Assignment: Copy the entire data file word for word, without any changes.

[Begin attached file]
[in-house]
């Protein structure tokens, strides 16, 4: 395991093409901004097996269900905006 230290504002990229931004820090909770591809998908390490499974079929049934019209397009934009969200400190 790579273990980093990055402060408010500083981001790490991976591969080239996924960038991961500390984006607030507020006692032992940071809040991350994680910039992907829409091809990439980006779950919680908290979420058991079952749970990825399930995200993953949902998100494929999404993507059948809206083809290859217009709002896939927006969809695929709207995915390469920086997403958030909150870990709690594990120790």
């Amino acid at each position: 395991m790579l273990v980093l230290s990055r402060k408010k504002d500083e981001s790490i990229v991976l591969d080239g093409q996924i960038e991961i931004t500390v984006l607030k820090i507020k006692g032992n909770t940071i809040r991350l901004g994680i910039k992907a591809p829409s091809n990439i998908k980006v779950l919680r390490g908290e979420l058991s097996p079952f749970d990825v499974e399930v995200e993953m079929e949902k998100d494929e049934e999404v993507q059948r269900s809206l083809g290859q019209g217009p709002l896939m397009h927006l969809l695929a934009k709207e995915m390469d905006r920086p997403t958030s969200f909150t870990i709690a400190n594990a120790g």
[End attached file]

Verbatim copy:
[in-house]
């Protein structure tokens, strides 16, 4: 395991093409901004097996269900905006 230290504002990229931004820090909770591809998908390490499974079929049934019209397009934009969200400190 790579273990980093990055402060408010500083981001790490991976591969080239996924960038991961500390984006607030507020006692032992940071809040991350994680910039992907829409091809990439980006779950919680908290979420058991079952749970990825399930995200993953949902998100494929999404993507059948809206083809290859217009709002896939927006969809695929709207995915390469920086997403958030909150870990709690594990120790």
């Amino acid at each position: 395991m790579l273990v980093l230290s990055r402060k408010k504002d500083e981001s790490i990229v991976l591969d080239g093409q996924i960038e991961i931004t500390v984006l607030k820090i507020k006692g032992n909770t940071i809040r991350l901004g994680i910039k992907a591809p829409s091809n990439i998908k980006v779950l919680r390490g908290e979420l058991s097996p079952f749970d990825v499974e399930v995200e993953m079929e949902k998100d494929e049934e999404v993507q059948r269900s809206l083809g290859q019209g217009p709002l896939m397009h927006l969809l695929a934009k709207e995915m390469d905006r920086p997403t958030s969200f909150t870990i709690a400190n594990a120790g």